RK: Where did the contest  take you? How did you end up on the world stage?

HA: After completing the campus rounds, the Halt Prize asked for the results. They took on two teams to compete on the regional level. That year we took two teams to Nairobi. I travelled along too which helped me to build connections which have been so helpful.

RK: How did you end up in Brazil?

HA: That was the Tetric Challenge , a contest for university and recent graduates. It is organised by a public company called VITEX. They are a unicorn. A unicorn is a company whose validation is more than $ 1 billion. They have been organising this contest for the last three years. tThe first year it was only limited to students in Brazil. The second year, it was opened to Latin America and this year, they decided to go global with it. One day I was on instagram and I saw an ad where they were asking people to register. I didn’t have a lot on my plate and I decided to give it a try. The first round had 1554 students. I made it past the first three rounds. I was among the 24 announced to be part of the semi finals. Those were to be covered to be taken to the VITEX office in Brazil to compete both in the semi and final rounds.

RK: What was your idea?

HA: There were quite a number of questions. We had to answer 15 questions. Then we also had to solve a business problem and pitch our idea with our team.

RK: What was the business problem you were solving?

HA: My team and I were looking at having digital inclusion for everyone. My teammates were from South America and they shared that their grandparents felt like they had been left out by digital inclusion. We came up with an idea to pair this old person with a younger person to train them back into the workforce.

RK: What was the outcome?

HA: From the 24, we were divided into 6 teams. They selected one person from each team, three of the finalists were from my team and the other three from other teams. In that round, what is it that you were supposed to come up with? it was not about anything digital. It was just two simple questions. The judges wanted us as individuals.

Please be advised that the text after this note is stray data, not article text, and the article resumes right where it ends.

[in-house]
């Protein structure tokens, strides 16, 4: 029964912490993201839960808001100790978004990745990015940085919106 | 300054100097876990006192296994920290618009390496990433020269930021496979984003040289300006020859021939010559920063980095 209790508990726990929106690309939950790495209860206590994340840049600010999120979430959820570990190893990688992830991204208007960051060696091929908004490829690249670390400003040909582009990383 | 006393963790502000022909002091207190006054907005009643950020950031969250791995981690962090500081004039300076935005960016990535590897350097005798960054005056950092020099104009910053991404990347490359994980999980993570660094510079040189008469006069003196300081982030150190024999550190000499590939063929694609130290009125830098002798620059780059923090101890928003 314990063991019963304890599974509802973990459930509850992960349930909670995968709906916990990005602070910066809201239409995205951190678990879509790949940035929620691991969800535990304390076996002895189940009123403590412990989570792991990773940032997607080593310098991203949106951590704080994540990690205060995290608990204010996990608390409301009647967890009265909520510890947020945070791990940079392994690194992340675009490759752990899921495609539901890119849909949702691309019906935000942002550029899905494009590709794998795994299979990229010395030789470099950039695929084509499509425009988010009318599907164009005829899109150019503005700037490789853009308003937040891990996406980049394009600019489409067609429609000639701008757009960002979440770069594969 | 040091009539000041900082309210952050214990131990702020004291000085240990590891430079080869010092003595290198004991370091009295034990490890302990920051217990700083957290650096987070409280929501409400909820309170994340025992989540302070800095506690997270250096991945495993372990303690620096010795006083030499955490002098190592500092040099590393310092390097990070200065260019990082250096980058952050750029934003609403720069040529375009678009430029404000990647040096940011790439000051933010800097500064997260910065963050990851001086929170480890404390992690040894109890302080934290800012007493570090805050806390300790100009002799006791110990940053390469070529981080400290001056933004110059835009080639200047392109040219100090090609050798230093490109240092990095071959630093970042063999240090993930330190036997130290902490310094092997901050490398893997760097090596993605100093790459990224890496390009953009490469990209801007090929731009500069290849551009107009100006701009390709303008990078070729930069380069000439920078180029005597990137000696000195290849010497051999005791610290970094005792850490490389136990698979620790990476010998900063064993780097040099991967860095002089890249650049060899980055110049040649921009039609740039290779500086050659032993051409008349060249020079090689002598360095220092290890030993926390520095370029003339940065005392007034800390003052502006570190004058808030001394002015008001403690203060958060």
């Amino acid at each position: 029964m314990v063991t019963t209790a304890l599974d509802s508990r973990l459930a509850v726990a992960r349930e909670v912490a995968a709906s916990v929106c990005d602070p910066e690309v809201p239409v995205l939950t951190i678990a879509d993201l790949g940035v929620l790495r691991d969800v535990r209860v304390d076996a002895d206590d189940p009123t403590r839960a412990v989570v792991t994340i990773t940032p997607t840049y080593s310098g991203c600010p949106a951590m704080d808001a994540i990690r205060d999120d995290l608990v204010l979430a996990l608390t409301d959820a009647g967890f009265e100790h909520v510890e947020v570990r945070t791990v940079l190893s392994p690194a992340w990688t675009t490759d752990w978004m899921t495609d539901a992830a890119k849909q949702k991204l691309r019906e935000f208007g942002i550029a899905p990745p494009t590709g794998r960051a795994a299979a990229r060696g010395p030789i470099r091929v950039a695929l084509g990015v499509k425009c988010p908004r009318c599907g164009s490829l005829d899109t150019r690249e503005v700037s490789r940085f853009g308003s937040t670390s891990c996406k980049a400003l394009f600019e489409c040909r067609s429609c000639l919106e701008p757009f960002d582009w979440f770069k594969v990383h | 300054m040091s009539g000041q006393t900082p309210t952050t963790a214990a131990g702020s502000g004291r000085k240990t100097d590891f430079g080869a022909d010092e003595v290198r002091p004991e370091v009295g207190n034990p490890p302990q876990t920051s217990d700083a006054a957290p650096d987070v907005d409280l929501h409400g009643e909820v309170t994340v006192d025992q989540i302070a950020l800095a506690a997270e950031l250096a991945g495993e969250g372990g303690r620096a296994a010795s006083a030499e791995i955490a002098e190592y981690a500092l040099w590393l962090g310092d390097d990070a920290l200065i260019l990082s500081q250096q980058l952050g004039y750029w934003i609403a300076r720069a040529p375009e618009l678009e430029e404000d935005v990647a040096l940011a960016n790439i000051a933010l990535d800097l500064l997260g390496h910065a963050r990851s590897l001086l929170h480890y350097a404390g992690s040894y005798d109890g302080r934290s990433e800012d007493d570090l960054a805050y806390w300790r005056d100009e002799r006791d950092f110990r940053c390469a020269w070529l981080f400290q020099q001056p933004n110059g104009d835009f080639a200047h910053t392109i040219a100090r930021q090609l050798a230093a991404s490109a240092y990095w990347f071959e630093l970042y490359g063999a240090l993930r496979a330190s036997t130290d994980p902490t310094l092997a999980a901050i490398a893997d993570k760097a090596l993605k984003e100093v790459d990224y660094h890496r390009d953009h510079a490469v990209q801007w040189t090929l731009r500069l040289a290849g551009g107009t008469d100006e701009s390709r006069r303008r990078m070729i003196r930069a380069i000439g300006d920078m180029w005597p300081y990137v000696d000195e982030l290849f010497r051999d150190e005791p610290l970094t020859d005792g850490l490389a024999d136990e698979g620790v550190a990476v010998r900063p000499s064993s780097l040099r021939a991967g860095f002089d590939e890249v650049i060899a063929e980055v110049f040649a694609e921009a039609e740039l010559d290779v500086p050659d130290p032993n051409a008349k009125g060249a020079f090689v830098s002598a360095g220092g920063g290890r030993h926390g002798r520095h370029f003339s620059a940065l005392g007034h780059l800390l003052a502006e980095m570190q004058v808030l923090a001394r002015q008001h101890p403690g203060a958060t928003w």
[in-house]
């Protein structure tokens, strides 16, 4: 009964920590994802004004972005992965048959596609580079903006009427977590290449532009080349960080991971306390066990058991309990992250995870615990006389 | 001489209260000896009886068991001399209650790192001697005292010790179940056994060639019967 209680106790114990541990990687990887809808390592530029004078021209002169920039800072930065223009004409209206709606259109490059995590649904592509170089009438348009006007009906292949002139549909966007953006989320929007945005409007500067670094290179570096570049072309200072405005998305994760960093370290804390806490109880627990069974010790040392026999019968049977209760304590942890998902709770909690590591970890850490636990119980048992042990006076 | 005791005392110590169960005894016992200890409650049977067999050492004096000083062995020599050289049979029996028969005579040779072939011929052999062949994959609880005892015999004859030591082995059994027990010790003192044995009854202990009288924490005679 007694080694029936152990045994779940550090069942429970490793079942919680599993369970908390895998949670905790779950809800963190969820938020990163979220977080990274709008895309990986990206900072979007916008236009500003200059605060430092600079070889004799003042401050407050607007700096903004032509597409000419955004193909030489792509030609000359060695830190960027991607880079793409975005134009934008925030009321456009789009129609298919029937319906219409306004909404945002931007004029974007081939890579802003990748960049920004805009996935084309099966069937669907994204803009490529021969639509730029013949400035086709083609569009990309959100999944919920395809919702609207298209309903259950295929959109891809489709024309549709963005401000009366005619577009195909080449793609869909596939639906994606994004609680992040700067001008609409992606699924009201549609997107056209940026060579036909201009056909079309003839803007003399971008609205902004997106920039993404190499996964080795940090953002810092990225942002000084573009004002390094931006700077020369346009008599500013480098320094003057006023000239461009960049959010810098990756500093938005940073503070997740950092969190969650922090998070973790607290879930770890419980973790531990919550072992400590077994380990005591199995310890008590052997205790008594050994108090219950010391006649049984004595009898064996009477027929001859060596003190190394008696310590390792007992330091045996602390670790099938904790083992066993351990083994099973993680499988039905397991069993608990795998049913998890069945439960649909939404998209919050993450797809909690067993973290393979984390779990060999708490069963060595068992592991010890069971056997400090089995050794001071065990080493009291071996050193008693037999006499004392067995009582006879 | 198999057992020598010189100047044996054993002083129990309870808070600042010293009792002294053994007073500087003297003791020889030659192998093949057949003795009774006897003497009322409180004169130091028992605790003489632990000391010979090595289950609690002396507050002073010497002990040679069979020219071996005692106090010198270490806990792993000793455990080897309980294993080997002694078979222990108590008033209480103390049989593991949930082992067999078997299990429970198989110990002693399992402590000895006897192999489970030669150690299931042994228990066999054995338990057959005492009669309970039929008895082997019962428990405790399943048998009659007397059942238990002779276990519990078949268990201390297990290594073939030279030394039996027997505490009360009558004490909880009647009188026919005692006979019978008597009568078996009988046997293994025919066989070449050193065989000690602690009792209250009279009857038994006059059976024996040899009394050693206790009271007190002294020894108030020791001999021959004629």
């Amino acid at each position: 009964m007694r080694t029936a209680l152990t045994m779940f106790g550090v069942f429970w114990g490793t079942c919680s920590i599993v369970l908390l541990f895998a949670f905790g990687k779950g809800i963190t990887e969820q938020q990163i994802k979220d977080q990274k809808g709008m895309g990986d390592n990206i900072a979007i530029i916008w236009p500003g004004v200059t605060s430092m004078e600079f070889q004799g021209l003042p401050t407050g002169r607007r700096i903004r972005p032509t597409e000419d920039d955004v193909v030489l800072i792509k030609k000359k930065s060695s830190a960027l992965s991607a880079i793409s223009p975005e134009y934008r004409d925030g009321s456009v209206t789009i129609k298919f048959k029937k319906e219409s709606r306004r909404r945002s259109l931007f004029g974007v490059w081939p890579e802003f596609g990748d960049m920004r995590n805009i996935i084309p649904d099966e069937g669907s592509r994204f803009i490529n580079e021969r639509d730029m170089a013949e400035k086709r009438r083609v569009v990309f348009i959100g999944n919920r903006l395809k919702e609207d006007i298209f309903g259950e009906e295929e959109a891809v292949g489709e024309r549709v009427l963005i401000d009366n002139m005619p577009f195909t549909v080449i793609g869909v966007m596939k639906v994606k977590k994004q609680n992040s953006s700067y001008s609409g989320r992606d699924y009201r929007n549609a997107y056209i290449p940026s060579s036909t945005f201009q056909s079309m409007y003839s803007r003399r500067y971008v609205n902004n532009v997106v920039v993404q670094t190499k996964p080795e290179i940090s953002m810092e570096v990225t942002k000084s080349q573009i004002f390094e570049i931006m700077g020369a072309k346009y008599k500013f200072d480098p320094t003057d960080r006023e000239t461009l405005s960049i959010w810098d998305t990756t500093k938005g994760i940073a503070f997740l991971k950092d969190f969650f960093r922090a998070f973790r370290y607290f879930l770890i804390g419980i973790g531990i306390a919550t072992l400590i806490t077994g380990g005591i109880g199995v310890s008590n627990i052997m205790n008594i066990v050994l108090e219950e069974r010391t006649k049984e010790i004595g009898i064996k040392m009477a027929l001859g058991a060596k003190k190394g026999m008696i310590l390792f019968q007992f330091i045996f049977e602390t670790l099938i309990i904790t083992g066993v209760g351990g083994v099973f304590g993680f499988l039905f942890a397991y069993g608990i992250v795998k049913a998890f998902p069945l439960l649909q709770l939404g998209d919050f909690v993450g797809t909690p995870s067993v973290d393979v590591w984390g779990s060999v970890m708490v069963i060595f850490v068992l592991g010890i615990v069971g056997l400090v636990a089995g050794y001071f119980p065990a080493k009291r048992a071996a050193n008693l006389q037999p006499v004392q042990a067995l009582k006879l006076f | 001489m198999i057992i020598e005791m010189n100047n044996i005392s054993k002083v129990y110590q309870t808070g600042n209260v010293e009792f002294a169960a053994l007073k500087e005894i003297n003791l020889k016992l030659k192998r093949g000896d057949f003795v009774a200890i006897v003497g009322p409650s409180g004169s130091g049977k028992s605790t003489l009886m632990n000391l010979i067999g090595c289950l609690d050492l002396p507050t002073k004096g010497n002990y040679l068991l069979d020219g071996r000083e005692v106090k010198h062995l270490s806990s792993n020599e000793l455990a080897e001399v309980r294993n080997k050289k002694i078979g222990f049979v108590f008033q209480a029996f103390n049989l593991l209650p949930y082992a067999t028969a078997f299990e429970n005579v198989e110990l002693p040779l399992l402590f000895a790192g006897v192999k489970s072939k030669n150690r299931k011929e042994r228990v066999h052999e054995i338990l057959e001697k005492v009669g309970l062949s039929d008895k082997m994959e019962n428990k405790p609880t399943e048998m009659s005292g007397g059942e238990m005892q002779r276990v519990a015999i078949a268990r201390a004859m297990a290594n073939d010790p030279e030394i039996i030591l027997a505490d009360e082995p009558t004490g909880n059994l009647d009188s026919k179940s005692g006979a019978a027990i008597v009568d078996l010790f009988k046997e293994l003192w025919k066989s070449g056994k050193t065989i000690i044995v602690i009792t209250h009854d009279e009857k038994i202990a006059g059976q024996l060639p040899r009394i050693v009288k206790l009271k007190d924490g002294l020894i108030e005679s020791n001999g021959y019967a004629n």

·         What would you say to yourself 10 years ago?

·         What would you leave for yourself 10 years from now?

RK: I am curious, what did you say?

HA: The judges wanted us to respond to those questions from the heart. Nothing written.

10 years ago, I would be giving myself advice on what I should have realised at an earlier age. I was talking to myself and advised myself. I expressed gratitude for the things I have had in my life and promised to continue pursuing knowledge.

For my future self, the future is very unpredictable. It can be anything. It can be good. It can be bad. The advice I gave myself is this too shall pass.

RK: Say that again.

HA: This too shall pass. This is something that can either make you happy or sad. When you are enjoying and you are in a happy stage, you are headed for a sad stage. They become memories.  If you are at a sad stage, the same phrase can evoke hope that you are headed for happier times.

RK: You have had vast experiences. Who are the people, apart from your parents, you look up to and say, I admire these people. And I am not one of them.

HA: You are one of the people that come to mind. When I was younger, I used to read Toto magazine and I knew you’re the CEO. I remember the first time I saw you, I wished I could speak to you.

RK: Now it is me picking your brains. Things have changed.